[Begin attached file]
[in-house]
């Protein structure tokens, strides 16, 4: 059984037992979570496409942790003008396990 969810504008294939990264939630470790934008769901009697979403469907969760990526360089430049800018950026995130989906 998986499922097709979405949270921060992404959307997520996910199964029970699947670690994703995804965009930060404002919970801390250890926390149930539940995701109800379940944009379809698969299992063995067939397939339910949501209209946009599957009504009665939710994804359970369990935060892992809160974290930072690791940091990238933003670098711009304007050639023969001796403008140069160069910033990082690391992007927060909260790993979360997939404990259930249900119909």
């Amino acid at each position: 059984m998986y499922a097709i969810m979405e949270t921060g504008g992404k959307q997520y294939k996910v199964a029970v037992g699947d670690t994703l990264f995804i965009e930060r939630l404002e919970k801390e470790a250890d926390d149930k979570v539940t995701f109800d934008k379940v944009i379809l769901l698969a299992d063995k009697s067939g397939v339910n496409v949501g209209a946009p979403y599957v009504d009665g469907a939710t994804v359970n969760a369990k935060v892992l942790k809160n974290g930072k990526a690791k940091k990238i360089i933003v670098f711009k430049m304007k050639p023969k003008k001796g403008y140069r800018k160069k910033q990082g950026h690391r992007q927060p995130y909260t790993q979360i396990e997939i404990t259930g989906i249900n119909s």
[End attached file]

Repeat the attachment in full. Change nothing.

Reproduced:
[in-house]
């Protein structure tokens, strides 16, 4: 059984037992979570496409942790003008396990 969810504008294939990264939630470790934008769901009697979403469907969760990526360089430049800018950026995130989906 998986499922097709979405949270921060992404959307997520996910199964029970699947670690994703995804965009930060404002919970801390250890926390149930539940995701109800379940944009379809698969299992063995067939397939339910949501209209946009599957009504009665939710994804359970369990935060892992809160974290930072690791940091990238933003670098711009304007050639023969001796403008140069160069910033990082690391992007927060909260790993979360997939404990259930249900119909």
């Amino acid at each position: 059984m998986y499922a097709i969810m979405e949270t921060g504008g992404k959307q997520y294939k996910v199964a029970v037992g699947d670690t994703l990264f995804i965009e930060r939630l404002e919970k801390e470790a250890d926390d149930k979570v539940t995701f109800d934008k379940v944009i379809l769901l698969a299992d063995k009697s067939g397939v339910n496409v949501g209209a946009p979403y599957v009504d009665g469907a939710t994804v359970n969760a369990k935060v892992l942790k809160n974290g930072k990526a690791k940091k990238i360089i933003v670098f711009k430049m304007k050639p023969k003008k001796g403008y140069r800018k160069k910033q990082g950026h690391r992007q927060p995130y909260t790993q979360i396990e997939i404990t259930g989906i249900n119909s």